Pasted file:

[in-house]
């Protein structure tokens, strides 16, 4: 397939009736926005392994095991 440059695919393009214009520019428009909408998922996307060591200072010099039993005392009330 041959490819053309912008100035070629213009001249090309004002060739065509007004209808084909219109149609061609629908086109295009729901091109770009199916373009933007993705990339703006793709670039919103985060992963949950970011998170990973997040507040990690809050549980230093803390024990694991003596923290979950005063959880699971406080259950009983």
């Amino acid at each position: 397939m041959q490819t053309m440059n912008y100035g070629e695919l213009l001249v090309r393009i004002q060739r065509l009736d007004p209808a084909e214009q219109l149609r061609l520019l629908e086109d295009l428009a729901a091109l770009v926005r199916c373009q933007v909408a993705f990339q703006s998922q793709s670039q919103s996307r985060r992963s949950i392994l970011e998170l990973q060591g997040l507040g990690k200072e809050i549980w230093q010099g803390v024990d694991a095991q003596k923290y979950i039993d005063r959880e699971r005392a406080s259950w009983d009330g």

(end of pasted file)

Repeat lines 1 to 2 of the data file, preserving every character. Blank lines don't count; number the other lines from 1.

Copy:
[in-house]
């Protein structure tokens, strides 16, 4: 397939009736926005392994095991 440059695919393009214009520019428009909408998922996307060591200072010099039993005392009330 041959490819053309912008100035070629213009001249090309004002060739065509007004209808084909219109149609061609629908086109295009729901091109770009199916373009933007993705990339703006793709670039919103985060992963949950970011998170990973997040507040990690809050549980230093803390024990694991003596923290979950005063959880699971406080259950009983």